Rules of engagement

by 13 May 2008

ASB Bank went from well-respected to world class in just a few years. This was due to a dedication to customer engagement coupled with employee engagement. Sarah OCarroll speaks to Murray Beckman, chief manager corporate development, and John Barclay, head of HR, to find out how they did it

New Zealand’s ASB bank has won the title of New Zealand’s number one large bank in terms of customer satisfaction for six years running, but back in 2002, when Murray Beckman and his team did general customer satisfaction surveys they were already happy with their lot.

Their customers seemed happy and the bank didn’t believe it had a whole lot to improve on. But when the team asked a separate set of questions, which measured how ‘emotionally’ attached to the bank their customers were, they realised what a fragile situation they were in.

It was revealed they could lose most of their customers to competitors at the drop of a hat. While their customers were satisfied they were also highly poachable.

The bank was a far cry from realising their vision of leading NZ in financial services and customer service.

“When we measured ourselves against the world we weren’t nearly as good as we thought we were,”says Beckman, chief manager corporate development.

“But just doing more of the same wasn’t the answer,” adds John Barclay, head of human resources, “because our competitors also continued to lift their game.”

So they mulled over a principle from Gallup, namely: ‘Profitability comes from having emotionally engaged customers and emotionally engaged customers come from fully engaged staff.’And devised a plan.

The car-park test

ASB thus embarked on a mission to achieve their vision: to emotionally engage customers it was essential to first engage employees because only they could change customer perception.

Vision statements were printed on cards for employees to carry in their wallets, they were on every email sent and hung on plaques in every bank. And the statement was simple: to be New Zealand’s best bank and financial services provider, excelling in customer service.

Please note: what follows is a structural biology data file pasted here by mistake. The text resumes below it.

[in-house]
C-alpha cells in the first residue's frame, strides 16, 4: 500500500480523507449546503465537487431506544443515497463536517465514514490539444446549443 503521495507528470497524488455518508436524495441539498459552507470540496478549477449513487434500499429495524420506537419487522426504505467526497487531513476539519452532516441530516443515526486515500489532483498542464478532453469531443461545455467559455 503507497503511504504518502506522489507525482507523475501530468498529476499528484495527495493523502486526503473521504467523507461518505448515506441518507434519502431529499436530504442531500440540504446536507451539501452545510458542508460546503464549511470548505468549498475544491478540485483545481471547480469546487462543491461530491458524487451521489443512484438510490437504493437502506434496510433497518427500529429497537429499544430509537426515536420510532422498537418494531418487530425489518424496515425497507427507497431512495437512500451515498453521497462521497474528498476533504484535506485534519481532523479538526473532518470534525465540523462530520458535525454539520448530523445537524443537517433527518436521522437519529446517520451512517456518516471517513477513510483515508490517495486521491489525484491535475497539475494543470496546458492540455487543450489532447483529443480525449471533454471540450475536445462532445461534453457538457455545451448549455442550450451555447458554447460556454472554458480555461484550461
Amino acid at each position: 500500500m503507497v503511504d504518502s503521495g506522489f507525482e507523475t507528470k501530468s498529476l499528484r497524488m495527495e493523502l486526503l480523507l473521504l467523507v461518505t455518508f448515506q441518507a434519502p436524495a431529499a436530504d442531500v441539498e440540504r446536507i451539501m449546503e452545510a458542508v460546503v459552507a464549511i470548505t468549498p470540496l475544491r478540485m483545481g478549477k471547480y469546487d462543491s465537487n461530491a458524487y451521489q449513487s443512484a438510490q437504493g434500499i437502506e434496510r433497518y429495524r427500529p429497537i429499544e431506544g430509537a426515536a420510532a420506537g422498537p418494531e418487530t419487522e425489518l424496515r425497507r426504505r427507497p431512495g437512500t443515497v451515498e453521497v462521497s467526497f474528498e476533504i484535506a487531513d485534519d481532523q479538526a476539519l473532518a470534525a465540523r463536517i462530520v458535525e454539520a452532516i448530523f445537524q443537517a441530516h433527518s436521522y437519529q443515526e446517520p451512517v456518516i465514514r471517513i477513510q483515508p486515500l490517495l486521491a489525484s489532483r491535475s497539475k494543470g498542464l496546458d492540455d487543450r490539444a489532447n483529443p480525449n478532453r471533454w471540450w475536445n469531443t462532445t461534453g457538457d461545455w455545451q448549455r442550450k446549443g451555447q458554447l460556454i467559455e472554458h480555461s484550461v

“When we designed our vision we wanted to pass the car-park test,” says Beckman. “In other words, if I saw Billy Smith from one of our branches in the car park and said, ‘Hi Billy, what’s our vision?’ he’d be able to tell me word for word,”he says.

This was one method employed in achieving a highly engaged workforce and in just three years ASB bank was outperforming 90 per cent of all companies in Gallup’s worldwide database of employee engagement.

They continued to undertake this focus on engagement because it soon became apparent that engagement translates into profits. For four consecutive years, ASB Bank saw a 20 per cent increase in its operating surplus, and saw an increase in its assets of more than $7 billion over three years through the focus on customer and employee engagement

With their employee engagement levels safely tucked up in the 90th percentile of worldwide companies they decided to then examine the juncture where the employee meets the customer.

Linking employee to customer engagement

Starting in 2004 ASB began to focus on the point where employees meet customers.

Before this point, the method they used for assessment was in the form of a mystery shopper who would call to branches and measure customer service. However this only measured customer satisfaction prima facie and did not delve into the emotional engagement side of things.